ED MILIBAND: Well I don’t agree that we’re going to be losing as you put it thousands of people. My message to any business person who’s succeeded is to congratulate them on having succeeded, and then look at what we’re proposing for the country, you know. Whether it’s on Europe, where we want to stay in the European Union, and you’ve got a Prime Minister who’s going to play fast and loose with our role in the European Union. Or you mentioned small business. We’re going to cut business rates for small and medium sized businesses. We think that’s more of a priority than a tax cut for the largest business. That’s just a choice, because I think so many small businesses are operating on margins. So these are the big questions of this election.
SAM EDWARDS: Tha Labour Leader Ed Miliband there, speaking to our News Editor Mousumi Bakshi. You can hear more from the interview in the next hour of the programme.
17:10 Wednesday 22nd April 2015
SAM EDWARDS: Earlier on in the programme an hour or so ago we heard from the Labour Leader Ed Miliband, who’s been in Cambridge today, perhaps hoping to boost the chances of the Party winning a seat in one of the Cambridgeshire constituencies. The City of Cambridge a key marginal seat, currently held by a Liberal Democrat. But polls suggest the outcome may be too close to call. Elsewhere however Labour’s message is falling on stony ground. Whilst they are expected to make small gains in the East, nothing is likely to loosen the stranglehold of the Tories. They currently hold the overwhelming majority of seats here. Today the Labour Leader pledged to speed up cancer diagnosis in GP surgeries, funded by a tax on tobacco firms. The Party is hoping polices like a tobacco tax, creating a mansion tax, and abolishing zero-hours contracts will win the Party votes. But will any of that wash? He’s been speaking to our News Editor Mousumi Bakshi.
MOUSUMI BAKSHI: Your party has gone on record saying that it would back more federalism, more devolution. What would that look like in a place say like Cambridge?
ED MILIBAND: I think the key thing about this is it’s not a one size fits all policy. So you’re not telling people in an area, this is exactly how it’s got to work. But the key thing is to devolve more resources and power over economic development, skills, transport. Bus regulation, massive issue in lots of areas. So to give power to local people. I think we are far too centralised as a country. Devolution isn’t just right for Scotland and Wales, it’s right for England as well.
MOUSUMI BAKSHI: But by doing that you’re creating another tier of government. You’re expanding the public sector. We’re back to the old old style of quangos. That’s not going to play brilliantly, is it?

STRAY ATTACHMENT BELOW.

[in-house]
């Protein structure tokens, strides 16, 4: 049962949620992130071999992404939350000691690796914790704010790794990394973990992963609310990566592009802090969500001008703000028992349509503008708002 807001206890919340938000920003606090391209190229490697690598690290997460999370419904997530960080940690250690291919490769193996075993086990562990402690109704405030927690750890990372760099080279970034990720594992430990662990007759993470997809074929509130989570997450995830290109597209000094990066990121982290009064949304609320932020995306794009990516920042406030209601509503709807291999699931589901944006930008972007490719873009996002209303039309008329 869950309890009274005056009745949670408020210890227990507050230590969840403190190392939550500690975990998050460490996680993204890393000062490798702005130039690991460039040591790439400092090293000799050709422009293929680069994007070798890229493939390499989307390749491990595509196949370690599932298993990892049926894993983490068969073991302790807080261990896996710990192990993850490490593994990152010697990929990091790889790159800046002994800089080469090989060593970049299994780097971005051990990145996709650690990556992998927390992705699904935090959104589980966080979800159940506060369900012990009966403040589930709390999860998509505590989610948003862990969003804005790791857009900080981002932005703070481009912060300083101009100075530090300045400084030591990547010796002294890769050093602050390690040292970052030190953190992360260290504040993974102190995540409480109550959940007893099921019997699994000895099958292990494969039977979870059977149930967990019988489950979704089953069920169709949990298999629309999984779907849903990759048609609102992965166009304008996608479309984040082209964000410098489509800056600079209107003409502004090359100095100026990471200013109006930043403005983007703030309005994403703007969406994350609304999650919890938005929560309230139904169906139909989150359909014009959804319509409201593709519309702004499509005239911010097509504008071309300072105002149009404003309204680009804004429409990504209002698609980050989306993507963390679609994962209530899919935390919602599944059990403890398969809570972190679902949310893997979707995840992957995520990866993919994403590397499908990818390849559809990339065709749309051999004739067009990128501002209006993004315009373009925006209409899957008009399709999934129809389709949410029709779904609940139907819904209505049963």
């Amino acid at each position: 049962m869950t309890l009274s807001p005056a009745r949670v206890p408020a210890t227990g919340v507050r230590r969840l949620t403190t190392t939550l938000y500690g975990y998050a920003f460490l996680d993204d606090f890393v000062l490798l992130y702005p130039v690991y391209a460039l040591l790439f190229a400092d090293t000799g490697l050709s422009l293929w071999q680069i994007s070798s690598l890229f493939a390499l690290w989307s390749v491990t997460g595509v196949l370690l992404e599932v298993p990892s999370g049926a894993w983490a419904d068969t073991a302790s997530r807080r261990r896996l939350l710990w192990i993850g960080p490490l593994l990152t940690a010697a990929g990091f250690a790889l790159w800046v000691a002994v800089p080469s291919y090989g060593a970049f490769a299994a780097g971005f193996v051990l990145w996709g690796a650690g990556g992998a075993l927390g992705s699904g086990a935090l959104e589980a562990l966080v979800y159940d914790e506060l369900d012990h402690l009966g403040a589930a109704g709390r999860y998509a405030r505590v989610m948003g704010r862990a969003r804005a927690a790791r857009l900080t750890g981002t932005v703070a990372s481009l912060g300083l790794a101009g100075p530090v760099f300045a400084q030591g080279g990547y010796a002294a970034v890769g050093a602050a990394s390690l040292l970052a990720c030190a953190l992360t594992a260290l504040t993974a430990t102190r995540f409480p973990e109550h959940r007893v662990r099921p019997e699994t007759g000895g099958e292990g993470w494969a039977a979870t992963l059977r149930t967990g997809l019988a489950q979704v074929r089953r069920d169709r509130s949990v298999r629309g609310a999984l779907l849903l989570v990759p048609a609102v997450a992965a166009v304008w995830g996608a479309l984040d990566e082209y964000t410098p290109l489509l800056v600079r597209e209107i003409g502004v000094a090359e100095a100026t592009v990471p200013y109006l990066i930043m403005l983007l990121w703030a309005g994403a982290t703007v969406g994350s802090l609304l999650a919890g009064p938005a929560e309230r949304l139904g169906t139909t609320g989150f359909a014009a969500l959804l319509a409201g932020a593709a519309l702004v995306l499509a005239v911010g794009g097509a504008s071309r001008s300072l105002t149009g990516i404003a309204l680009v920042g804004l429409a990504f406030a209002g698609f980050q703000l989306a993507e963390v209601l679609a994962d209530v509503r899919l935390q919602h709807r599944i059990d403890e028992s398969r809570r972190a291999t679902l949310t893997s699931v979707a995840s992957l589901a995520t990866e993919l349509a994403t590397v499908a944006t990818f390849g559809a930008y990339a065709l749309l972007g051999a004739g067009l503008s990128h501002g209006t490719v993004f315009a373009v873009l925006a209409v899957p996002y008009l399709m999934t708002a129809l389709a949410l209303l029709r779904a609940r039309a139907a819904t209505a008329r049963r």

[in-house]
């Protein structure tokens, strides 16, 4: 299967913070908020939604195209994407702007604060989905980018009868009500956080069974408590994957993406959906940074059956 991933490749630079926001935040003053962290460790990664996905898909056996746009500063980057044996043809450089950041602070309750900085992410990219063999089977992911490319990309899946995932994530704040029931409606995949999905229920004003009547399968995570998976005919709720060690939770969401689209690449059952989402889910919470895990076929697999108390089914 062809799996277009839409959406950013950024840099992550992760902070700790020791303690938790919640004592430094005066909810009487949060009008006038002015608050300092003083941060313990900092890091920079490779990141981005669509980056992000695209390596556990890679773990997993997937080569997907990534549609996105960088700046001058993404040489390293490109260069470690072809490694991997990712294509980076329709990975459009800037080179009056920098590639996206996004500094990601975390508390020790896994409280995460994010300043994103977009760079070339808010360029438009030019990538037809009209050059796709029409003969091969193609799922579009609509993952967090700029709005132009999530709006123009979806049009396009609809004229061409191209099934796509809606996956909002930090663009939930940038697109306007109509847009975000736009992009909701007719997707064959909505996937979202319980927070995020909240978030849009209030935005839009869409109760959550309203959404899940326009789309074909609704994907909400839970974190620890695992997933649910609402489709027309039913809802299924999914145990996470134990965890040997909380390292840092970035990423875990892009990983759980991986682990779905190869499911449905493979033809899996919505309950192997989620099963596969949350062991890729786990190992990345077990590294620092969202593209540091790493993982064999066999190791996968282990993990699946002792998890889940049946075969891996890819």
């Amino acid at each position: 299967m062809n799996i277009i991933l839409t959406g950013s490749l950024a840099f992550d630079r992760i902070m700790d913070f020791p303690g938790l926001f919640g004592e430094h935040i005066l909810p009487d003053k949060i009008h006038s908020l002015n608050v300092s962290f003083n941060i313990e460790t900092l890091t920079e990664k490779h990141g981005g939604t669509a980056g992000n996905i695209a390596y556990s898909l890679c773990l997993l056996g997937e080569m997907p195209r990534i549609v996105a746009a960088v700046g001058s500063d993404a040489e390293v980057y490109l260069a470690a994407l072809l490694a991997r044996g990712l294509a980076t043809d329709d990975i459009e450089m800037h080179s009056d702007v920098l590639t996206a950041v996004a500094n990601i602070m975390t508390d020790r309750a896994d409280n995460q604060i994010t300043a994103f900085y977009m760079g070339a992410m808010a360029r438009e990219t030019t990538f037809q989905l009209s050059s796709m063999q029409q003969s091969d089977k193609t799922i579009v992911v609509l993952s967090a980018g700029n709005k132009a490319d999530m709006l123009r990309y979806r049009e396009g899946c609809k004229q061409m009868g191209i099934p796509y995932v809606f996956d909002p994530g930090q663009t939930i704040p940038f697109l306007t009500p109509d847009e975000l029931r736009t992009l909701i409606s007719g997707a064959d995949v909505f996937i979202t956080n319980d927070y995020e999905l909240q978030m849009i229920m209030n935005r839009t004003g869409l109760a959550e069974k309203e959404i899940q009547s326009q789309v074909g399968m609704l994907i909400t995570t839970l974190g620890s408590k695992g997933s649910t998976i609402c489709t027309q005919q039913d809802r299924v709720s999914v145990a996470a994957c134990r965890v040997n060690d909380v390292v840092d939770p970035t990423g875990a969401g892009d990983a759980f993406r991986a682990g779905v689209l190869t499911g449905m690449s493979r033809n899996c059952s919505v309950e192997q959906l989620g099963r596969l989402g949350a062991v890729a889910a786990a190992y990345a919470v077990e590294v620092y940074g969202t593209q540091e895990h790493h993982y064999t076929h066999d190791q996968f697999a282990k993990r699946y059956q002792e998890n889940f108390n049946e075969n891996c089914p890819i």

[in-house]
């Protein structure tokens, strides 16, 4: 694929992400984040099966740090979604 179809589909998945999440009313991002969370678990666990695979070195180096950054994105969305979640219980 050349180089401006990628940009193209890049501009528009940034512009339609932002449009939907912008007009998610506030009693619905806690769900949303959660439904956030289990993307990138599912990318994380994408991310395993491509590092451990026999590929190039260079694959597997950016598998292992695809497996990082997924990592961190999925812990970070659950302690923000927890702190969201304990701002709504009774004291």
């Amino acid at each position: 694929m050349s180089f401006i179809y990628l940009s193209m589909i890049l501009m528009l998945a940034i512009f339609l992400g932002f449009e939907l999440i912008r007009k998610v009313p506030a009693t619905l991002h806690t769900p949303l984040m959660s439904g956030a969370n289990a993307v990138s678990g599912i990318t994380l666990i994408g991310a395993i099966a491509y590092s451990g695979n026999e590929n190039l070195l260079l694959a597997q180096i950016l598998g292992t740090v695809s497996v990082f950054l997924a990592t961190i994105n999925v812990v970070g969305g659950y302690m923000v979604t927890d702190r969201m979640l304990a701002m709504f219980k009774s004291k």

ED MILIBAND: No that’s not .. I’m sorry, that’s not what we’re proposing. What we’re actually proposing is to enable councils to work better together. Not a new tier of government, but councils working together in a local area. It’s absolutely not about a new layer of politicians.
MOUSUMI BAKSHI: Final question then. We’re here in Cambridge. You’ve got people like Gavin Shuker and Kelvin Hopkins here. It’s not a great groundswell of Labour support. What’s the East of England done wrong? Why do people here not like you?
ED MILIBAND: Let’s see what happens on May 7th. You know I think people need to ..
MOUSUMI BAKSHI: You’ve only got two MPs currently, or sitting candidates.
ED MILIBAND: Well I will soon have more. And let’s see how many more on May 7th. You know I think there’s a big choice at this election. Who do you want the country run for? Do you want it run for the richest and most powerful? Or do you want it run for working people?
MOUSUMI BAKSHI: But historically why has Labour not done well in the East of England? What is the East of England doing wrong? What is Labour not doing correctly here?
ED MILIBAND: You know I’m really not interested in the history. I’m interested in what’s going to happen in two weeks time. And there’s a big choice for people in the East of England.
MOUSUMI BAKSHI: But you need to make that powerful persuasive message. If they haven’t been with you over the last five, ten, fifteen, twenty years, you’re going to have to make some serious changes. You’ve only got people like Kelvin Hokins, Gavin Shuker. It’s just a handful of sitting Labour MPs. Tell me, what is the East of England not doing right? What are you not doing right?
ED MILIBAND: Well let me set out the choice of the election. We’re going to have a high minimum wage of eight pounds an hour. We’re going to ban the exploitation of zero hours contracts. We have apprenticeships for our young people and a lower tuition fee, cutting tuition fees from £9000 to £6000, and a rescue plan for the NHS. And that is, I believe, what is right for the East of England, and right for the country. And we’ll soon know, because the voters are the boss.
SAM EDWARDS: Kelvin Hopins and Gavin Shuker the two sitting MPs in the East of England. Ed Miliband there, speaking to our News Editor Mousumi Bakshi earlier on today.